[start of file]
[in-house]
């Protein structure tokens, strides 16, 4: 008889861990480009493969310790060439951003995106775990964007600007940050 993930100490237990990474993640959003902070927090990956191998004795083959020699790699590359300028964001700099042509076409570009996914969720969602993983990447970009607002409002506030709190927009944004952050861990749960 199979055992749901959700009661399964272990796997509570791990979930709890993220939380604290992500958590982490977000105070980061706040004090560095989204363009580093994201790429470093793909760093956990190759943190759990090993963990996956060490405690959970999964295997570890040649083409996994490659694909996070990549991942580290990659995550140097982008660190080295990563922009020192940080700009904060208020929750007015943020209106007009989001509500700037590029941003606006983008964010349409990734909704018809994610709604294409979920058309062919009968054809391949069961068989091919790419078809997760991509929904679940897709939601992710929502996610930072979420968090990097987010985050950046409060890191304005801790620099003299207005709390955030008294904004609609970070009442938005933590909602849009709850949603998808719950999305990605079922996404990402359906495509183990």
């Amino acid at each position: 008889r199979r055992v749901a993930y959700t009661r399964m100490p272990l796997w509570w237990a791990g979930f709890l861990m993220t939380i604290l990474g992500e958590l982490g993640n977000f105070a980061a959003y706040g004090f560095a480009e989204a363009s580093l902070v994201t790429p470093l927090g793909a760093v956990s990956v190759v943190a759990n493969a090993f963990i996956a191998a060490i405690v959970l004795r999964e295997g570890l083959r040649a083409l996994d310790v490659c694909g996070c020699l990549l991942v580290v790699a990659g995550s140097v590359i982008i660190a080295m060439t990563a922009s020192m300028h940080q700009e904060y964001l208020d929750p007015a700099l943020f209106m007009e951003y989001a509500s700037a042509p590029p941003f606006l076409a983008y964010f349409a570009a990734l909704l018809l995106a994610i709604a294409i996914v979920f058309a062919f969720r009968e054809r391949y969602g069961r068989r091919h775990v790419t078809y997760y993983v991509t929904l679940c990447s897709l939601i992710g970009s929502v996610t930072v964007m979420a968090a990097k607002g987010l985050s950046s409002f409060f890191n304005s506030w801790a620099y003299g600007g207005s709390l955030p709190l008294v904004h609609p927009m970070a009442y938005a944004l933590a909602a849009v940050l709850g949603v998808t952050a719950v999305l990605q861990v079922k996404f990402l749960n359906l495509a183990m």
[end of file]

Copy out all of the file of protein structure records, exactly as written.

[in-house]
């Protein structure tokens, strides 16, 4: 008889861990480009493969310790060439951003995106775990964007600007940050 993930100490237990990474993640959003902070927090990956191998004795083959020699790699590359300028964001700099042509076409570009996914969720969602993983990447970009607002409002506030709190927009944004952050861990749960 199979055992749901959700009661399964272990796997509570791990979930709890993220939380604290992500958590982490977000105070980061706040004090560095989204363009580093994201790429470093793909760093956990190759943190759990090993963990996956060490405690959970999964295997570890040649083409996994490659694909996070990549991942580290990659995550140097982008660190080295990563922009020192940080700009904060208020929750007015943020209106007009989001509500700037590029941003606006983008964010349409990734909704018809994610709604294409979920058309062919009968054809391949069961068989091919790419078809997760991509929904679940897709939601992710929502996610930072979420968090990097987010985050950046409060890191304005801790620099003299207005709390955030008294904004609609970070009442938005933590909602849009709850949603998808719950999305990605079922996404990402359906495509183990």
């Amino acid at each position: 008889r199979r055992v749901a993930y959700t009661r399964m100490p272990l796997w509570w237990a791990g979930f709890l861990m993220t939380i604290l990474g992500e958590l982490g993640n977000f105070a980061a959003y706040g004090f560095a480009e989204a363009s580093l902070v994201t790429p470093l927090g793909a760093v956990s990956v190759v943190a759990n493969a090993f963990i996956a191998a060490i405690v959970l004795r999964e295997g570890l083959r040649a083409l996994d310790v490659c694909g996070c020699l990549l991942v580290v790699a990659g995550s140097v590359i982008i660190a080295m060439t990563a922009s020192m300028h940080q700009e904060y964001l208020d929750p007015a700099l943020f209106m007009e951003y989001a509500s700037a042509p590029p941003f606006l076409a983008y964010f349409a570009a990734l909704l018809l995106a994610i709604a294409i996914v979920f058309a062919f969720r009968e054809r391949y969602g069961r068989r091919h775990v790419t078809y997760y993983v991509t929904l679940c990447s897709l939601i992710g970009s929502v996610t930072v964007m979420a968090a990097k607002g987010l985050s950046s409002f409060f890191n304005s506030w801790a620099y003299g600007g207005s709390l955030p709190l008294v904004h609609p927009m970070a009442y938005a944004l933590a909602a849009v940050l709850g949603v998808t952050a719950v999305l990605q861990v079922k996404f990402l749960n359906l495509a183990m």